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Civil War Soldiers - Fisk

Fisk, Clinton B., brigadier-general, U.S. Army, was born near Greenville, N. Y., Dec. 8, 1828. He began preparation for college at Albion academy, but, being obliged to give up his studies on account of trouble with his eyes, was a merchant, miller and banker in Michigan, and then western financial manager at St. Louis of the Aetna insurance company of Hartford, Conn. He served three months in 1861 as private in the Missouri home guards, and in July, 1862, recruited the 33d Mo. regiment, and, as its colonel, led it to the front. In September he was ordered to St. Louis to organize a brigade, became brigadier-general Nov. 24, 1862, and served with the army of the Tennessee. He was made commander of the military district of southeast Missouri in June, 1863, was transferred to the command of the Department of North Missouri in March, 1864, and defended the state capital against the attacks of Confederate troops under Gens. Price, Marmaduke and Shelby. For this timely action he was made major-general of state militia by the legislature of Missouri and on March 13, 1865, he was given the title of major-general of volunteers by brevet, but was not allowed to resign, being appointed assistant commissioner of the Freedmen's bureau for Kentucky and Tennessee. Gen. Fisk was active in founding the Fisk university, which was named for him, gave large sums of money to the institution, and was until his death president of its board of trustees. He also rendered conspicuous service to the Methodist church. He was president of the U. S. Indian commissioners from 1872 to 1890, was a candidate for governor of New Jersey on the Prohibition ticket in 1886, and for president of the United States in 1888. Gen. Fisk died in New York city, July 9, 1890.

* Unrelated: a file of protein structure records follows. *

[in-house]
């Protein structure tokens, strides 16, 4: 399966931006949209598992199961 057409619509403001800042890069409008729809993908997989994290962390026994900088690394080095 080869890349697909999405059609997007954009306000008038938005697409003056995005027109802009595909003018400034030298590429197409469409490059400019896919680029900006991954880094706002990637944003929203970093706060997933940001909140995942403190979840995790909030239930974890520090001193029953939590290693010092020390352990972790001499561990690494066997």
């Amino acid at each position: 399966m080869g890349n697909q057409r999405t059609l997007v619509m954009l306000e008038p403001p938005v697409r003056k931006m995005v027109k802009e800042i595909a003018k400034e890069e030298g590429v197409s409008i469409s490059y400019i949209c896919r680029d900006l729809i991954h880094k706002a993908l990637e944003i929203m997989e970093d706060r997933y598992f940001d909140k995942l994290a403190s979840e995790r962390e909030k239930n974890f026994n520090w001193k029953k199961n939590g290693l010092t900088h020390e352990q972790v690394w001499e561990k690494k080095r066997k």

Source: The Union Army: A History of Military Affairs in the Loyal States 1861-1865, Volume 8 Biographical, 1908

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